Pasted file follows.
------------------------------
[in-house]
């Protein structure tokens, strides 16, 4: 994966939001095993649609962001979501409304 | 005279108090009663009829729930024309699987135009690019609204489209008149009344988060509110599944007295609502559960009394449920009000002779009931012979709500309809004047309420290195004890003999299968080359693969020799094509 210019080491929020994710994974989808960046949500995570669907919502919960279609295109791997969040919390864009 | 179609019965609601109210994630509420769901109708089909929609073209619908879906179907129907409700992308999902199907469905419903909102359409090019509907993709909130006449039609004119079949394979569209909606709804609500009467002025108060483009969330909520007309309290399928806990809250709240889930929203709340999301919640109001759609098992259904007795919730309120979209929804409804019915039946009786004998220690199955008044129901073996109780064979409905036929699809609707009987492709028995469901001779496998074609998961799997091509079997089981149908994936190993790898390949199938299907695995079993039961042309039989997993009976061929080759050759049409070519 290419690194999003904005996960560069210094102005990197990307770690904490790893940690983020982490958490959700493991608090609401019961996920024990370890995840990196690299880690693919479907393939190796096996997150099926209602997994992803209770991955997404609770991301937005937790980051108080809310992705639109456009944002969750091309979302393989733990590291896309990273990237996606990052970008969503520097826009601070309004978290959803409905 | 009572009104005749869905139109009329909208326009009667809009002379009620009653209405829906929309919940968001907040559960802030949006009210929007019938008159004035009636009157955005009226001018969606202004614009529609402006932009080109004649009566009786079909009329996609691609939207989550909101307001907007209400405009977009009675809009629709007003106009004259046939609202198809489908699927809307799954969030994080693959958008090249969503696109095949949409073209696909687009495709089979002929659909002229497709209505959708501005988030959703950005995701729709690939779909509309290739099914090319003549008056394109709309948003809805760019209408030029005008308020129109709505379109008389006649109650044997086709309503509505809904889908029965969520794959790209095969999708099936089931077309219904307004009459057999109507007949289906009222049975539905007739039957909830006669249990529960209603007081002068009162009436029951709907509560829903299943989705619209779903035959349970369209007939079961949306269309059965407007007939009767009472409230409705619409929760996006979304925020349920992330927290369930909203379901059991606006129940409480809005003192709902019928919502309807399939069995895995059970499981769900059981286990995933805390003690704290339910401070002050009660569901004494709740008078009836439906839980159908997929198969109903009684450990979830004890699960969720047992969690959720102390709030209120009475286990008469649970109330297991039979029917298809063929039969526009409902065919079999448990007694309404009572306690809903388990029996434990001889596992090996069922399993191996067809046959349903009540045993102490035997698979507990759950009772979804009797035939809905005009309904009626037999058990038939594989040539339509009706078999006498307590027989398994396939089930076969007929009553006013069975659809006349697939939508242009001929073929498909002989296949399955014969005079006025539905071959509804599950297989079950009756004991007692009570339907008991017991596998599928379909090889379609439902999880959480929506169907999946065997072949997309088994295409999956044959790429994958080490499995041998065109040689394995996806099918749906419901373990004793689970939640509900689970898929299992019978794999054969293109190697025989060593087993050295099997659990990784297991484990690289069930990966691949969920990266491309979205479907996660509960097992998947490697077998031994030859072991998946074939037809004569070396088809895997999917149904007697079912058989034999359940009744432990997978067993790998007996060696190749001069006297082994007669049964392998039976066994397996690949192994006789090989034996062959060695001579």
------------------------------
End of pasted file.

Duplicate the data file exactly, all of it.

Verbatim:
[in-house]
């Protein structure tokens, strides 16, 4: 994966939001095993649609962001979501409304 | 005279108090009663009829729930024309699987135009690019609204489209008149009344988060509110599944007295609502559960009394449920009000002779009931012979709500309809004047309420290195004890003999299968080359693969020799094509 210019080491929020994710994974989808960046949500995570669907919502919960279609295109791997969040919390864009 | 179609019965609601109210994630509420769901109708089909929609073209619908879906179907129907409700992308999902199907469905419903909102359409090019509907993709909130006449039609004119079949394979569209909606709804609500009467002025108060483009969330909520007309309290399928806990809250709240889930929203709340999301919640109001759609098992259904007795919730309120979209929804409804019915039946009786004998220690199955008044129901073996109780064979409905036929699809609707009987492709028995469901001779496998074609998961799997091509079997089981149908994936190993790898390949199938299907695995079993039961042309039989997993009976061929080759050759049409070519 290419690194999003904005996960560069210094102005990197990307770690904490790893940690983020982490958490959700493991608090609401019961996920024990370890995840990196690299880690693919479907393939190796096996997150099926209602997994992803209770991955997404609770991301937005937790980051108080809310992705639109456009944002969750091309979302393989733990590291896309990273990237996606990052970008969503520097826009601070309004978290959803409905 | 009572009104005749869905139109009329909208326009009667809009002379009620009653209405829906929309919940968001907040559960802030949006009210929007019938008159004035009636009157955005009226001018969606202004614009529609402006932009080109004649009566009786079909009329996609691609939207989550909101307001907007209400405009977009009675809009629709007003106009004259046939609202198809489908699927809307799954969030994080693959958008090249969503696109095949949409073209696909687009495709089979002929659909002229497709209505959708501005988030959703950005995701729709690939779909509309290739099914090319003549008056394109709309948003809805760019209408030029005008308020129109709505379109008389006649109650044997086709309503509505809904889908029965969520794959790209095969999708099936089931077309219904307004009459057999109507007949289906009222049975539905007739039957909830006669249990529960209603007081002068009162009436029951709907509560829903299943989705619209779903035959349970369209007939079961949306269309059965407007007939009767009472409230409705619409929760996006979304925020349920992330927290369930909203379901059991606006129940409480809005003192709902019928919502309807399939069995895995059970499981769900059981286990995933805390003690704290339910401070002050009660569901004494709740008078009836439906839980159908997929198969109903009684450990979830004890699960969720047992969690959720102390709030209120009475286990008469649970109330297991039979029917298809063929039969526009409902065919079999448990007694309404009572306690809903388990029996434990001889596992090996069922399993191996067809046959349903009540045993102490035997698979507990759950009772979804009797035939809905005009309904009626037999058990038939594989040539339509009706078999006498307590027989398994396939089930076969007929009553006013069975659809006349697939939508242009001929073929498909002989296949399955014969005079006025539905071959509804599950297989079950009756004991007692009570339907008991017991596998599928379909090889379609439902999880959480929506169907999946065997072949997309088994295409999956044959790429994958080490499995041998065109040689394995996806099918749906419901373990004793689970939640509900689970898929299992019978794999054969293109190697025989060593087993050295099997659990990784297991484990690289069930990966691949969920990266491309979205479907996660509960097992998947490697077998031994030859072991998946074939037809004569070396088809895997999917149904007697079912058989034999359940009744432990997978067993790998007996060696190749001069006297082994007669049964392998039976066994397996690949192994006789090989034996062959060695001579």